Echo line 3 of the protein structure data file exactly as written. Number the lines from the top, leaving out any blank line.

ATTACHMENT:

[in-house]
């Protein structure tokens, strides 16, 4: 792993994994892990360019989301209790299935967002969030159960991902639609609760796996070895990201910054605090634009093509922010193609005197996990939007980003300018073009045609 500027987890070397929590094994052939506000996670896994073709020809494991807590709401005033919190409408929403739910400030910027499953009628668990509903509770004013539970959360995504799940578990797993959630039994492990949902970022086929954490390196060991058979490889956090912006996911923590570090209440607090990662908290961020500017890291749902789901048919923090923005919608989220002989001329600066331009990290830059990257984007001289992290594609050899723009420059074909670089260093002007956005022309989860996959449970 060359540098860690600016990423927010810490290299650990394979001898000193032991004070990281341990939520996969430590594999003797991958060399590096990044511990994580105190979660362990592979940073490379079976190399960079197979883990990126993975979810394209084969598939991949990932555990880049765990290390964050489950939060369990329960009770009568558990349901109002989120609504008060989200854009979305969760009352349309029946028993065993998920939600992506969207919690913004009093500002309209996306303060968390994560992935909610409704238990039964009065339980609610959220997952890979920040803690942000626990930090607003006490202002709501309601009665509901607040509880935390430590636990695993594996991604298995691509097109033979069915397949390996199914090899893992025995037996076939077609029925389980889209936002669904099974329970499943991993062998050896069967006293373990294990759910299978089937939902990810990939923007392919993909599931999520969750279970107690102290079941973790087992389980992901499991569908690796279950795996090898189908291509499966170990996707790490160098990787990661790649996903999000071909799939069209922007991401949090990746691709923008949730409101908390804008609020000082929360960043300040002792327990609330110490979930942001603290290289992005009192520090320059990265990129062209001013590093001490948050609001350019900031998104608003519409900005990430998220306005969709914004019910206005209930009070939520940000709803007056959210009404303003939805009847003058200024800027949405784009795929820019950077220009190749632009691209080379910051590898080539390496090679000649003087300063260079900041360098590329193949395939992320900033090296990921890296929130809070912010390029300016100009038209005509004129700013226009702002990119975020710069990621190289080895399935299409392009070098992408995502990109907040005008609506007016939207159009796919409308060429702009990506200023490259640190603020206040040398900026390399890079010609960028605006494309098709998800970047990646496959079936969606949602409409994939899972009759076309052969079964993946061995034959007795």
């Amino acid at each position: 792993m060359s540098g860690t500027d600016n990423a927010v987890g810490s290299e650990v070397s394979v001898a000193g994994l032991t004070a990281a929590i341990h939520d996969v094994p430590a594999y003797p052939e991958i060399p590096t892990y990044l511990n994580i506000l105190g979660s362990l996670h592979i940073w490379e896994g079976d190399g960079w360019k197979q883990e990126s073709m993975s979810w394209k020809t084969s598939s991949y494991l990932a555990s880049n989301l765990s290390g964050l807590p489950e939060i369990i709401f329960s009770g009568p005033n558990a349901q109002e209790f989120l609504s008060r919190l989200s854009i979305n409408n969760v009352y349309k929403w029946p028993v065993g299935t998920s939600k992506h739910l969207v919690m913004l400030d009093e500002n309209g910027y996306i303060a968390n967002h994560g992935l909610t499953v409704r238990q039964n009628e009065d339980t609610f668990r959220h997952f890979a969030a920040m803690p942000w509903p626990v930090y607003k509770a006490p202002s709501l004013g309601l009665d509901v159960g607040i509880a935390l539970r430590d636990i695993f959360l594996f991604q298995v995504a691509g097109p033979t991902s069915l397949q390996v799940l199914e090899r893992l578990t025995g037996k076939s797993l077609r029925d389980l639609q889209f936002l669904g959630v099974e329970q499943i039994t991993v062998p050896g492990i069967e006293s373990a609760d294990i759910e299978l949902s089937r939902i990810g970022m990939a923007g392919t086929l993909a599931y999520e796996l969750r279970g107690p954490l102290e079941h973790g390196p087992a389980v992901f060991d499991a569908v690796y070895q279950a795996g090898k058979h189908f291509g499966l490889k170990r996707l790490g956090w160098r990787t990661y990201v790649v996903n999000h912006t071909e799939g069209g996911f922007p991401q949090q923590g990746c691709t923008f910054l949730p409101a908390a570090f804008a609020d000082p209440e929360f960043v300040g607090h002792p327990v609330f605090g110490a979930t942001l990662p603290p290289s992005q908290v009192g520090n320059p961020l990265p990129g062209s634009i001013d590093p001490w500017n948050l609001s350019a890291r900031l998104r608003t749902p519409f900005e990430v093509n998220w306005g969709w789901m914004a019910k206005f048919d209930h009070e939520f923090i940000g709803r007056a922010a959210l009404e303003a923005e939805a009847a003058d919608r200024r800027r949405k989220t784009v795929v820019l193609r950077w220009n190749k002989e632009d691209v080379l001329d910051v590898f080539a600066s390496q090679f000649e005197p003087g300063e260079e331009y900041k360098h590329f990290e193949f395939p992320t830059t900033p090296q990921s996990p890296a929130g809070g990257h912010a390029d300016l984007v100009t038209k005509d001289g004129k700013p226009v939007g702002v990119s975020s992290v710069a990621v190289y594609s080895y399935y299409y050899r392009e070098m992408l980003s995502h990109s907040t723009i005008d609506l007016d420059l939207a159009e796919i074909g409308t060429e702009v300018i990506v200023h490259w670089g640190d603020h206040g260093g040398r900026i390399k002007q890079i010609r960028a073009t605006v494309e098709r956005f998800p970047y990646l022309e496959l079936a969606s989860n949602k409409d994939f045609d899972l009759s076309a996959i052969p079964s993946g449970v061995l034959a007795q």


């Amino acid at each position: 792993m060359s540098g860690t500027d600016n990423a927010v987890g810490s290299e650990v070397s394979v001898a000193g994994l032991t004070a990281a929590i341990h939520d996969v094994p430590a594999y003797p052939e991958i060399p590096t892990y990044l511990n994580i506000l105190g979660s362990l996670h592979i940073w490379e896994g079976d190399g960079w360019k197979q883990e990126s073709m993975s979810w394209k020809t084969s598939s991949y494991l990932a555990s880049n989301l765990s290390g964050l807590p489950e939060i369990i709401f329960s009770g009568p005033n558990a349901q109002e209790f989120l609504s008060r919190l989200s854009i979305n409408n969760v009352y349309k929403w029946p028993v065993g299935t998920s939600k992506h739910l969207v919690m913004l400030d009093e500002n309209g910027y996306i303060a968390n967002h994560g992935l909610t499953v409704r238990q039964n009628e009065d339980t609610f668990r959220h997952f890979a969030a920040m803690p942000w509903p626990v930090y607003k509770a006490p202002s709501l004013g309601l009665d509901v159960g607040i509880a935390l539970r430590d636990i695993f959360l594996f991604q298995v995504a691509g097109p033979t991902s069915l397949q390996v799940l199914e090899r893992l578990t025995g037996k076939s797993l077609r029925d389980l639609q889209f936002l669904g959630v099974e329970q499943i039994t991993v062998p050896g492990i069967e006293s373990a609760d294990i759910e299978l949902s089937r939902i990810g970022m990939a923007g392919t086929l993909a599931y999520e796996l969750r279970g107690p954490l102290e079941h973790g390196p087992a389980v992901f060991d499991a569908v690796y070895q279950a795996g090898k058979h189908f291509g499966l490889k170990r996707l790490g956090w160098r990787t990661y990201v790649v996903n999000h912006t071909e799939g069209g996911f922007p991401q949090q923590g990746c691709t923008f910054l949730p409101a908390a570090f804008a609020d000082p209440e929360f960043v300040g607090h002792p327990v609330f605090g110490a979930t942001l990662p603290p290289s992005q908290v009192g520090n320059p961020l990265p990129g062209s634009i001013d590093p001490w500017n948050l609001s350019a890291r900031l998104r608003t749902p519409f900005e990430v093509n998220w306005g969709w789901m914004a019910k206005f048919d209930h009070e939520f923090i940000g709803r007056a922010a959210l009404e303003a923005e939805a009847a003058d919608r200024r800027r949405k989220t784009v795929v820019l193609r950077w220009n190749k002989e632009d691209v080379l001329d910051v590898f080539a600066s390496q090679f000649e005197p003087g300063e260079e331009y900041k360098h590329f990290e193949f395939p992320t830059t900033p090296q990921s996990p890296a929130g809070g990257h912010a390029d300016l984007v100009t038209k005509d001289g004129k700013p226009v939007g702002v990119s975020s992290v710069a990621v190289y594609s080895y399935y299409y050899r392009e070098m992408l980003s995502h990109s907040t723009i005008d609506l007016d420059l939207a159009e796919i074909g409308t060429e702009v300018i990506v200023h490259w670089g640190d603020h206040g260093g040398r900026i390399k002007q890079i010609r960028a073009t605006v494309e098709r956005f998800p970047y990646l022309e496959l079936a969606s989860n949602k409409d994939f045609d899972l009759s076309a996959i052969p079964s993946g449970v061995l034959a007795q």